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Cancer Detect Prev. 2005;29(6):494-500. Epub 2005 Nov 10.

Urinary estrogen metabolites, prostate specific antigen, and body mass index among African-American men in South Carolina.

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Arnold School of Public Health, University of South Carolina, 2221 Devine Street Room 230, Columbia, SC 29208, USA.



Estrogen metabolites have been linked to risk of breast cancer, and we were interested in whether they are associated with prostate specific antigen (PSA) and other factors associated with prostate cancer. African-American (AA) men in South Carolina have among the highest prostate cancer rates in the world, and thus provide an ideal population in which to investigate this hypothesis.


We recruited AA men attending prostate cancer screenings in and around Columbia, South Carolina. Because very few men had elevated PSAs, we restricted our study to the 77 men whose PSA was below the cutpoint used by the screening program to indicate need for diagnostic workup. These men provided spot urine samples and answered demographic and lifestyle questions including self-reported body weight, height, exercise, tobacco use, medications, cancer history and age. Levels of urinary 2-hydroxyestrone (2-OHE1) and 16alpha-hydroxyestrone (16alpha-OHE1), and their ratio (2/16) and blood PSA levels were determined.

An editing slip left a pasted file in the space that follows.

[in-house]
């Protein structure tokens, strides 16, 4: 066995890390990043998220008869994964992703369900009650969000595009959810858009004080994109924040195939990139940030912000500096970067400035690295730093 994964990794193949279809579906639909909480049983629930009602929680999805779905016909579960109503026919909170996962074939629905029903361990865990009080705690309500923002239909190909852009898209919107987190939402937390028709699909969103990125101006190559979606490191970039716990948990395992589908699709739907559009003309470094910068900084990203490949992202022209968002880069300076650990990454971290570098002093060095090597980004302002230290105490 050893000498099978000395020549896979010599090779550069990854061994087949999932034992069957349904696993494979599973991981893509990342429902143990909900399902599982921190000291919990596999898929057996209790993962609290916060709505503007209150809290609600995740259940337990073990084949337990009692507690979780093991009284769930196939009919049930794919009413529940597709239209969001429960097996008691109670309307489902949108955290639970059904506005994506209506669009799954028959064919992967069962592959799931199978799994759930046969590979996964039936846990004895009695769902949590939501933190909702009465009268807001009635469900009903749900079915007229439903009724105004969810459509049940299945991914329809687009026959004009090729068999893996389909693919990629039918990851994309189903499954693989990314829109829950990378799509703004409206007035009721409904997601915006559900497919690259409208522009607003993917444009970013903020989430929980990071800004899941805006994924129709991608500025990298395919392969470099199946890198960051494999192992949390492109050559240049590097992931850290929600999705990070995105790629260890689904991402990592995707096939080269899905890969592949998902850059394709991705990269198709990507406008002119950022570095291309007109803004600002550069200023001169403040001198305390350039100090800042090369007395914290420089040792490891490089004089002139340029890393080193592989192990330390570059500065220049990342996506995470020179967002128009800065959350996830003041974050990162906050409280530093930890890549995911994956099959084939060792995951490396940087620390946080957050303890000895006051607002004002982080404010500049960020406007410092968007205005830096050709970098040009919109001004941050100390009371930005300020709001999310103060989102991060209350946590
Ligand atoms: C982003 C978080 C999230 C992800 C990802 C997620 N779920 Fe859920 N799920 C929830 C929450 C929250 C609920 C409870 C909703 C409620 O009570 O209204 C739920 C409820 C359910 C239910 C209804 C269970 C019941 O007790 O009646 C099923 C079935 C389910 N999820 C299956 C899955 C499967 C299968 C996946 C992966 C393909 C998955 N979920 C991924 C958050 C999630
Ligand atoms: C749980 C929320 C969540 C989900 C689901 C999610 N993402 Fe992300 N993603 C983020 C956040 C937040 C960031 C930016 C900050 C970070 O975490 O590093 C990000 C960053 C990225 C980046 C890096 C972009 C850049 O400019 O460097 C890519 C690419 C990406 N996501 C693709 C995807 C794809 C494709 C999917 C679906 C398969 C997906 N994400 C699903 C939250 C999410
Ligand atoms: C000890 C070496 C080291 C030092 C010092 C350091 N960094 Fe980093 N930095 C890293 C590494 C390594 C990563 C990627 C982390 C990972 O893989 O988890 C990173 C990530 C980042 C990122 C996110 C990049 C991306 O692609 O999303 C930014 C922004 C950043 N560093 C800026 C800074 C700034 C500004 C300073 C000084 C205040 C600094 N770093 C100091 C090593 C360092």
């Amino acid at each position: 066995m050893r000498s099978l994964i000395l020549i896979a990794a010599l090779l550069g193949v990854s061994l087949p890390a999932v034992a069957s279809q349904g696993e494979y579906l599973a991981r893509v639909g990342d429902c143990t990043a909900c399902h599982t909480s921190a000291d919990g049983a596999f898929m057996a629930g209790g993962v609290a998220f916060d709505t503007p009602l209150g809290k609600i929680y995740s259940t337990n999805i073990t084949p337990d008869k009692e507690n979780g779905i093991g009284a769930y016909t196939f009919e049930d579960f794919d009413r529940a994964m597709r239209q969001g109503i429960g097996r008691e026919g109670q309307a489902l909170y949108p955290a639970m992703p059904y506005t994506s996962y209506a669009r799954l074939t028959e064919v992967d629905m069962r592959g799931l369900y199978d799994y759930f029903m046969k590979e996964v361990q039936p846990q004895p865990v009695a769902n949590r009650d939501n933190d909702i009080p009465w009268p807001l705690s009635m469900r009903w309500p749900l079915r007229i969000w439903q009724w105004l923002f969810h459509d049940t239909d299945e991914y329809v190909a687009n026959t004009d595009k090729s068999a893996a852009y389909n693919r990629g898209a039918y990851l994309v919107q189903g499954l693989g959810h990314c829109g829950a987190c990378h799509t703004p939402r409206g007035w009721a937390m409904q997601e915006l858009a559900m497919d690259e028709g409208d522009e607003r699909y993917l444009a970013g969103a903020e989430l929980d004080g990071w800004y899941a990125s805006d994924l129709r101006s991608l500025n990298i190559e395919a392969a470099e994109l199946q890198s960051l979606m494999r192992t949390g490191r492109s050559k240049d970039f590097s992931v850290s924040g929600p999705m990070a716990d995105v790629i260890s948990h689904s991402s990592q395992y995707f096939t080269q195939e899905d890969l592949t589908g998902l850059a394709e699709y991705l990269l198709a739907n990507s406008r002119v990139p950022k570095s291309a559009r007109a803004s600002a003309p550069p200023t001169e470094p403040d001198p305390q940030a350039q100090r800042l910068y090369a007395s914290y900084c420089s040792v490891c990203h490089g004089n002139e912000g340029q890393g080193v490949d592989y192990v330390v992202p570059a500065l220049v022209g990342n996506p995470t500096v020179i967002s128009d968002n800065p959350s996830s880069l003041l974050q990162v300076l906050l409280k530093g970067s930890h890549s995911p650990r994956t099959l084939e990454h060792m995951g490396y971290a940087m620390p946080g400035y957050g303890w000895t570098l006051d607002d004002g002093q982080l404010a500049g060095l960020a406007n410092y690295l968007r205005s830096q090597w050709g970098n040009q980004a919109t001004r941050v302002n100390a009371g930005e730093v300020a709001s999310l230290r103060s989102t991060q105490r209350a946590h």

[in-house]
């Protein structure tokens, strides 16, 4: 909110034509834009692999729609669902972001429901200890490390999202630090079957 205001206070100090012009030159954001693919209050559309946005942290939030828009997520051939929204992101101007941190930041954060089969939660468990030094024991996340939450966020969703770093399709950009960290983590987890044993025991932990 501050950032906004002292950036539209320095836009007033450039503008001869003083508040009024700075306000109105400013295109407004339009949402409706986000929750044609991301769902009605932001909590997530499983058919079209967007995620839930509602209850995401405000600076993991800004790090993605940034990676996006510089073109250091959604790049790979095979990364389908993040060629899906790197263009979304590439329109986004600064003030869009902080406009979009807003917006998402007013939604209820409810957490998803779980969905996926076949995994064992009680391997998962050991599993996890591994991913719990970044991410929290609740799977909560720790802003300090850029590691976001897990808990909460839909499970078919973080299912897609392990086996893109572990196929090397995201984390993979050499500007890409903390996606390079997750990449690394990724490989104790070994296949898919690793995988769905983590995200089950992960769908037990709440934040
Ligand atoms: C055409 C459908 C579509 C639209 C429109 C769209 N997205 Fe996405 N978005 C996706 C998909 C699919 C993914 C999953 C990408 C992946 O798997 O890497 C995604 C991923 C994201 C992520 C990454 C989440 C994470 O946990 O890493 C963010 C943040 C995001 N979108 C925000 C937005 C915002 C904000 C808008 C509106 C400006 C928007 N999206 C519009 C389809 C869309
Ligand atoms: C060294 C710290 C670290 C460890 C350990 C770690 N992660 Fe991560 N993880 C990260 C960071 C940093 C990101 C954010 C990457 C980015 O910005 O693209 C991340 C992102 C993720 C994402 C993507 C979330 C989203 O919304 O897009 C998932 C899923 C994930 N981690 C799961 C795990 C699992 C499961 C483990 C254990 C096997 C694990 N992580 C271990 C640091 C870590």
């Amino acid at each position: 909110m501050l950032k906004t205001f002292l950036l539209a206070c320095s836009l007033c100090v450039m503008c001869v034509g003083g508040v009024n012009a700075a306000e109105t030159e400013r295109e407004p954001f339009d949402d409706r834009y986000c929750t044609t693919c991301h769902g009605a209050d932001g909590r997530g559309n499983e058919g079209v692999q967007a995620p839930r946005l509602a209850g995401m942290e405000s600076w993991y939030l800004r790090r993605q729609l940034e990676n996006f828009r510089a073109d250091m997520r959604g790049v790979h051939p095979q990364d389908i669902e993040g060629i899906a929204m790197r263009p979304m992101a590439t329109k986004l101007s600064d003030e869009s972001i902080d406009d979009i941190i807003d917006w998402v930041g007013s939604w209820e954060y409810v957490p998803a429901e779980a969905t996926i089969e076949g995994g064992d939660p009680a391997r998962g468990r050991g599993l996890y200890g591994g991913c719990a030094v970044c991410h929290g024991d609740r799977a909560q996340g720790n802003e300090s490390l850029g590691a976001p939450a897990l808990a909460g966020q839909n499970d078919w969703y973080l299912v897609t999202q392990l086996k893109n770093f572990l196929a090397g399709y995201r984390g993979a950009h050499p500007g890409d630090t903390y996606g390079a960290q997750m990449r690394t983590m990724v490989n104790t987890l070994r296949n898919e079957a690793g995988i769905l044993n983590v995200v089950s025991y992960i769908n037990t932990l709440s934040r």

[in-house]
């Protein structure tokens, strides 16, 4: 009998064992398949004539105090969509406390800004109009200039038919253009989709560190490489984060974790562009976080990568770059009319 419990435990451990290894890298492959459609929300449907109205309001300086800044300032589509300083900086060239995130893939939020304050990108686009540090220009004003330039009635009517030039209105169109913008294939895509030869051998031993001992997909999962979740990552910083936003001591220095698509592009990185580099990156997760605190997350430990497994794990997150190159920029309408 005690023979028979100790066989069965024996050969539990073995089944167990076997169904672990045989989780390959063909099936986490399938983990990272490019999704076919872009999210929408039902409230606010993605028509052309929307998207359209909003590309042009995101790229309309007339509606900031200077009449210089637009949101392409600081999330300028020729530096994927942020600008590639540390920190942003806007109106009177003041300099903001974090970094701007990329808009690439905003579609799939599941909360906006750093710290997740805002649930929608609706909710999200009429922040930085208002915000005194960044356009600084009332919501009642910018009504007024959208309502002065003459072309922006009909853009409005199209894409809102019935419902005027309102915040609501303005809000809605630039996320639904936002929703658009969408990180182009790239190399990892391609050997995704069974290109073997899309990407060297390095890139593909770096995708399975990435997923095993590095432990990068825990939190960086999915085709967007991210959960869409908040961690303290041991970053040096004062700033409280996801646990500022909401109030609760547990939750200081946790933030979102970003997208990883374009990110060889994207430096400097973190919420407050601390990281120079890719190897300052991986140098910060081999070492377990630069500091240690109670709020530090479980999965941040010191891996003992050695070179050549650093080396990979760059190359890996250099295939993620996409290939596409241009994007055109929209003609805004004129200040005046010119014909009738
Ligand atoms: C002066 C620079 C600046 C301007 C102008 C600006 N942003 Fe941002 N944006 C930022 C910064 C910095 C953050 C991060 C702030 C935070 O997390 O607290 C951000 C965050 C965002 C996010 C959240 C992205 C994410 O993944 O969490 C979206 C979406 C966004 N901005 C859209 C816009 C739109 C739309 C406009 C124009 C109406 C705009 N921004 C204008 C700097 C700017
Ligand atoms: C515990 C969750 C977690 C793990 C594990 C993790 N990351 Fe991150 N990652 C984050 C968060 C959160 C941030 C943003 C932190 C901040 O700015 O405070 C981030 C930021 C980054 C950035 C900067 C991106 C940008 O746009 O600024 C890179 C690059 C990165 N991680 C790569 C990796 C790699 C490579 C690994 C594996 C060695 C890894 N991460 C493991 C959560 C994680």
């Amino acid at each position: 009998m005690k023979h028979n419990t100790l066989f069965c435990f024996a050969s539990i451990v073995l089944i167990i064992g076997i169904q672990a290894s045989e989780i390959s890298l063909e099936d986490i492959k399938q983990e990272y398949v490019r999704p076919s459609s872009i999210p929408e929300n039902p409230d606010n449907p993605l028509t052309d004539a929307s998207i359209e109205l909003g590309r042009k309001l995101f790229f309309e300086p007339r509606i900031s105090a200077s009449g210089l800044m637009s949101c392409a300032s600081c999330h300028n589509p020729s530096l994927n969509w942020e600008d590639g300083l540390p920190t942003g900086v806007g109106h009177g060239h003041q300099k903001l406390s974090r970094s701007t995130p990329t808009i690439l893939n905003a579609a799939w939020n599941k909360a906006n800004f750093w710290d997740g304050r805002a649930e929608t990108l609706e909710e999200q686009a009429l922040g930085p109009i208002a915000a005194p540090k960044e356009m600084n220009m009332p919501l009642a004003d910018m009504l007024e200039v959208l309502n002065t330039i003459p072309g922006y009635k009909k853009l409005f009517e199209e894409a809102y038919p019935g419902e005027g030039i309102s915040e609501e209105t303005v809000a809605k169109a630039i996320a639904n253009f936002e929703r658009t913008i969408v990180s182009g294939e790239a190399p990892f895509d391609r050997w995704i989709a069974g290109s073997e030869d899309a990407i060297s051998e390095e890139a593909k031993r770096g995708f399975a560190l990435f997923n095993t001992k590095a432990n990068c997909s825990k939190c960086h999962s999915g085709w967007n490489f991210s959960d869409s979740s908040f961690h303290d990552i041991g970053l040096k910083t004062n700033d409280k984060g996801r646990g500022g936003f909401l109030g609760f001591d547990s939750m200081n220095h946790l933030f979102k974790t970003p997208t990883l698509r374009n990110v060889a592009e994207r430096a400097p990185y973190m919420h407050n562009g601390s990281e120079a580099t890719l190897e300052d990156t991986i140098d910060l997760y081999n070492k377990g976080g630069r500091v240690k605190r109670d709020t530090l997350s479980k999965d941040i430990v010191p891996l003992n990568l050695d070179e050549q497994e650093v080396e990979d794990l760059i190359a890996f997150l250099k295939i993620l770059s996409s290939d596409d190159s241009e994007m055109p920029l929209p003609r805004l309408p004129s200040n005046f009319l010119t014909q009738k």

After adjusting for a statistically significant interaction between age and BMI, we found a reduction of 14.2% in 2-OHE1 for each 1.0 ng/ml increase in PSA (p=0.05). For obese AA men only (BMI> or =30 kg/m2), 2-OHE1 increased by 36% for each decade of age (p=0.009).


Estrogen metabolites may be related to PSA level in AA men. Older men with BMIs greater than 30 kg/m2 had an unexpected increase in 2-OHE1, suggesting a dysregulation of this estrogen metabolism pathway. Further studies of estrogen metabolites may provide insights into prostate cancer risk factors.

[Indexed for MEDLINE]

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